ICTU warns it will fight 'work for dole' scheme
THE Irish Congress of Trade Unions yesterday warned the Government it will "vigorously oppose" its new work-for-dole scheme if it is not voluntary.
General secretary David Begg said the scheme, which means people drawing the dole will have to work for their benefits may "punish" rather than help participants.
In a letter to Social Protection Minister Eamon O Cuiv, he said a mandatory scheme could "do more harm than good" and asked for an urgent meeting.
The minister announced a pilot scheme last weekend in which 10,000 unemployed people will get €210 a week for 19-and-a-half hours' work.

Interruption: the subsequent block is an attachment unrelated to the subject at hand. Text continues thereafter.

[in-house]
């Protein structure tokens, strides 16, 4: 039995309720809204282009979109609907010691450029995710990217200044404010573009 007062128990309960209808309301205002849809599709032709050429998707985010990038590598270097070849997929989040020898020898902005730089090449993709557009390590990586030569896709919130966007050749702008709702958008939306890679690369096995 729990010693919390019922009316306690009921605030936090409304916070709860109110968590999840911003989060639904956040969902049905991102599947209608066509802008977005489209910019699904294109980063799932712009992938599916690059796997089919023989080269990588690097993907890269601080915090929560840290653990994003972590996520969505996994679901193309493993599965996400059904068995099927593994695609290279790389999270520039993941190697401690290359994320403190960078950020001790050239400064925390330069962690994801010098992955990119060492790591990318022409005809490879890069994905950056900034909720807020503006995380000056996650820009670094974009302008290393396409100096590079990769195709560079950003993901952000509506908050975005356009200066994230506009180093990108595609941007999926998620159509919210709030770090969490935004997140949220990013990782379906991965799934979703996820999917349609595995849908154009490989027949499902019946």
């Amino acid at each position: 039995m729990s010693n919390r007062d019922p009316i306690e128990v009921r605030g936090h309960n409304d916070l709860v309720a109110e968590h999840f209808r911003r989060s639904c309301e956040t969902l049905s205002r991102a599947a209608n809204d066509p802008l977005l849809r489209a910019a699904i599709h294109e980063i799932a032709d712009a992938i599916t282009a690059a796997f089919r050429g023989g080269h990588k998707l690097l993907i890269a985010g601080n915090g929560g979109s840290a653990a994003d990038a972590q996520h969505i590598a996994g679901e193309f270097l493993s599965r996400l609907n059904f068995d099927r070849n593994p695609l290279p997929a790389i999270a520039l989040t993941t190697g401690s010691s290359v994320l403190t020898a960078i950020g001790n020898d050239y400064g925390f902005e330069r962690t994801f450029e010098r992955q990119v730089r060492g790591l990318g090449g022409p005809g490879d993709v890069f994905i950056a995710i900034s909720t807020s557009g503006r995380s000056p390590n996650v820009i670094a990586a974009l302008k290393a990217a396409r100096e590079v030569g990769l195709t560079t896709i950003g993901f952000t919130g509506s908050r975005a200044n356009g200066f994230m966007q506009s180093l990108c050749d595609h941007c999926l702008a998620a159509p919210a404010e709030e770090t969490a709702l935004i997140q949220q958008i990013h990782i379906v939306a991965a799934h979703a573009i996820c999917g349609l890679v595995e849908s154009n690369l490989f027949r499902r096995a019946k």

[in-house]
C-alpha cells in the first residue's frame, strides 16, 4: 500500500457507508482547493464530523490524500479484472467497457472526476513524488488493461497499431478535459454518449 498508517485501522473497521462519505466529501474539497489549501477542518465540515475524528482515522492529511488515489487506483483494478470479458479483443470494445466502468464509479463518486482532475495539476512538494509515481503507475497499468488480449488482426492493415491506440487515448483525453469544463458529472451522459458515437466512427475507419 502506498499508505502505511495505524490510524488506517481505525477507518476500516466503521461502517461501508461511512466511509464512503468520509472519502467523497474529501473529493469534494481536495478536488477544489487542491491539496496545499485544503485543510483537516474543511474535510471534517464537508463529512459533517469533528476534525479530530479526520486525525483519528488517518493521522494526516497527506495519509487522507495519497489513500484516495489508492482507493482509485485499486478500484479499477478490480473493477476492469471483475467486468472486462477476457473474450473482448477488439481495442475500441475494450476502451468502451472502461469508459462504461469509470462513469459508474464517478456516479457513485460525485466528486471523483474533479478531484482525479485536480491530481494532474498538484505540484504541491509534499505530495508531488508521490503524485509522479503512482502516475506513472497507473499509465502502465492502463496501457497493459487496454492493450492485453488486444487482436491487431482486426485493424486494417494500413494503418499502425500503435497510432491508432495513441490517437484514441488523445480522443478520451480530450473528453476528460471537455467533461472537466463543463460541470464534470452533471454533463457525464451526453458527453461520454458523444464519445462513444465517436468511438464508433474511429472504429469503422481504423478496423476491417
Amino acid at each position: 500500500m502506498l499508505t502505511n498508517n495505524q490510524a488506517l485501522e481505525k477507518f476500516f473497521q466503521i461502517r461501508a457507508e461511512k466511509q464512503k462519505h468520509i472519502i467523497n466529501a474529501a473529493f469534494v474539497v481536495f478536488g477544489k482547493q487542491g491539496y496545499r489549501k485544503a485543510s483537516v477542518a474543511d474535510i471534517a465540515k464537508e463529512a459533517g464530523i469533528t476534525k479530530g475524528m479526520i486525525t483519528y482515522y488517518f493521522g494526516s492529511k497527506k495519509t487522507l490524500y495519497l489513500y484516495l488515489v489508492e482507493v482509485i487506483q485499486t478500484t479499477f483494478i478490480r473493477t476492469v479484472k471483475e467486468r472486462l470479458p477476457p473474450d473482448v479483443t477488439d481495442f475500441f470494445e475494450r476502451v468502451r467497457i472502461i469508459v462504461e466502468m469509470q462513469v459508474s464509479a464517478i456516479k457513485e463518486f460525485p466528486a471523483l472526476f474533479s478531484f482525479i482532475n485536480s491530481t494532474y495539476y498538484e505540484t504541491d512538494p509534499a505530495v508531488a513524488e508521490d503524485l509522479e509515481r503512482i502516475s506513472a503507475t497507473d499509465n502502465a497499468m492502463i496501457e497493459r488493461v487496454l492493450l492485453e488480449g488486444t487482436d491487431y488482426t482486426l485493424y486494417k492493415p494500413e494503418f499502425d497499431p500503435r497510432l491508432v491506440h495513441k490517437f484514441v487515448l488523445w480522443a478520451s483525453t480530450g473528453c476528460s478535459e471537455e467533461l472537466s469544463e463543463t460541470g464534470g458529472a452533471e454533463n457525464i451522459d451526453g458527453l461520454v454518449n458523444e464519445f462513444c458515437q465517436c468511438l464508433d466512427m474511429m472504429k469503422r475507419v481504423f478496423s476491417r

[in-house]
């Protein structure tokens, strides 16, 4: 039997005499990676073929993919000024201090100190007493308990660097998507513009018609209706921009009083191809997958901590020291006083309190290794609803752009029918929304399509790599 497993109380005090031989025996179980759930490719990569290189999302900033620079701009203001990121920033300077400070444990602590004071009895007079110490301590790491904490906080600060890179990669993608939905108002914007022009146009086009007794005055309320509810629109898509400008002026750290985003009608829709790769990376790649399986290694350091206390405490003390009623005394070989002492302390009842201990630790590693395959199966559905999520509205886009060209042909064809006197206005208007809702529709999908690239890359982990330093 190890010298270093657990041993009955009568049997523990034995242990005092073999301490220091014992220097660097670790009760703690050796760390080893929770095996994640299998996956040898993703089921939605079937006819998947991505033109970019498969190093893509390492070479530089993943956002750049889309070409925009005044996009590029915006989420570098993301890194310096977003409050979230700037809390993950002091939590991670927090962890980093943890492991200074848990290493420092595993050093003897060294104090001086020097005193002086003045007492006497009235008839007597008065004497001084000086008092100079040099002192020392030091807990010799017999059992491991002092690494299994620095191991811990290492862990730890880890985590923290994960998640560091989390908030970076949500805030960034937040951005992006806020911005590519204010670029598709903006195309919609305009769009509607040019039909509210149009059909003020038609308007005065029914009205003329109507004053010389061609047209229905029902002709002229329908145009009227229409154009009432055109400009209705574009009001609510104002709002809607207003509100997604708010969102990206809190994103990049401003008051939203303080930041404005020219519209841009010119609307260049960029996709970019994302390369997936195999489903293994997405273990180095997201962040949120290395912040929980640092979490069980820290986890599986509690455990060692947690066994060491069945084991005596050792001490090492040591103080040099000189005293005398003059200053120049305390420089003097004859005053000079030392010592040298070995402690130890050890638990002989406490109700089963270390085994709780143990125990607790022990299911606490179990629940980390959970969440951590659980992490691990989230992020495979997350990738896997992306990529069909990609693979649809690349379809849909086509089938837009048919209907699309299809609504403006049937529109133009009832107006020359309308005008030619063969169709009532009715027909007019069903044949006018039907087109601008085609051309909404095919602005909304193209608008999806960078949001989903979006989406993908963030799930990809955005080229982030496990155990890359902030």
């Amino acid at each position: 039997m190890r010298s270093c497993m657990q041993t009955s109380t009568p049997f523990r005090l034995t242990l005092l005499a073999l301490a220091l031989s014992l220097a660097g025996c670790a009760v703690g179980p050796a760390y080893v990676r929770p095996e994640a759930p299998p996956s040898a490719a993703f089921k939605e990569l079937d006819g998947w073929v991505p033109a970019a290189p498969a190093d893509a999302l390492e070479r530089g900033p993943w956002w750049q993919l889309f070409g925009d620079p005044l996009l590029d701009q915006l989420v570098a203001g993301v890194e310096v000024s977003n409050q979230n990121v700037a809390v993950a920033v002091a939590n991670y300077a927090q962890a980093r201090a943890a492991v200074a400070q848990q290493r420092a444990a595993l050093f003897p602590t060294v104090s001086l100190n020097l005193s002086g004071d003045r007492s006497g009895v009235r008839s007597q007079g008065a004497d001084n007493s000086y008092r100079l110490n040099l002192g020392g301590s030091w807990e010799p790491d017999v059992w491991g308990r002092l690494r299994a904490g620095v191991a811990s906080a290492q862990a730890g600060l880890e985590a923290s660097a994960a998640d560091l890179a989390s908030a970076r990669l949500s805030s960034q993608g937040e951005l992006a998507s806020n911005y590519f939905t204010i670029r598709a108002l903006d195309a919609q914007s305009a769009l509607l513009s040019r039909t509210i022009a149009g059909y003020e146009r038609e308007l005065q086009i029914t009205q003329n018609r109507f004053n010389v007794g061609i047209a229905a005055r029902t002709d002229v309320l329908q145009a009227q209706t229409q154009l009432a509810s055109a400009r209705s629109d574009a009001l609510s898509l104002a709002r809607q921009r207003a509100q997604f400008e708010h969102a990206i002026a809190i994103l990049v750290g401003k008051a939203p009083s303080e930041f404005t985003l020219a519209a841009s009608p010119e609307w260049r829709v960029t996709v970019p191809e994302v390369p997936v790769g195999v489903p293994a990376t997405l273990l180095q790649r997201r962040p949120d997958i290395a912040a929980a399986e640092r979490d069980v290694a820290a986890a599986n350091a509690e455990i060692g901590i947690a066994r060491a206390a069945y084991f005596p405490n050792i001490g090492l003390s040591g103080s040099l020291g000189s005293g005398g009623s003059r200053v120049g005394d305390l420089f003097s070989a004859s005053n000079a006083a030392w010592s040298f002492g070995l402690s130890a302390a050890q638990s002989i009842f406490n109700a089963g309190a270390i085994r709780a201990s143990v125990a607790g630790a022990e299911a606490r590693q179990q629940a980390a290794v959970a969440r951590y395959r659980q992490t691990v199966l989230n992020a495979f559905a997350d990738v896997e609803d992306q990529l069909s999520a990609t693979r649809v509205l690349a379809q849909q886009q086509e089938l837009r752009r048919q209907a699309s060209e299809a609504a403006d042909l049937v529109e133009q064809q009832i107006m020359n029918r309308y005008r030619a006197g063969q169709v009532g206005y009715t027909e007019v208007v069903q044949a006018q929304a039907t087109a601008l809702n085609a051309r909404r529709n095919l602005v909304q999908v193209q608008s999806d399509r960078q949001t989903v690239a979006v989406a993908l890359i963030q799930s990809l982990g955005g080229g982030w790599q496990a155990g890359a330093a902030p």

They will work for non-profit organisations, including after-school and childcare services, sports clubs, services for the elderly and environmental projects.
If they do not show up or miss hours they will lose the dole.
A spokesperson for the minister confirmed that claimants selected for the scheme will be expected to take up job offers, unless they have a reasonable excuse.
However, she said job offers would be made "within reason".
"They will not be asked to take jobs that are blatantly unsuitable or 50 miles away," she said.
"Payments will not be stopped without discussion."
In his letter to the minister, sent on Monday, Mr Begg said he was particularly concerned about reports that unemployed workers will risk losing their social welfare if they do not participate.
"Trade unions will vigorously oppose mandatory participation and 'workfare' schemes that are more about punishing the unemployed than helping them," he warned.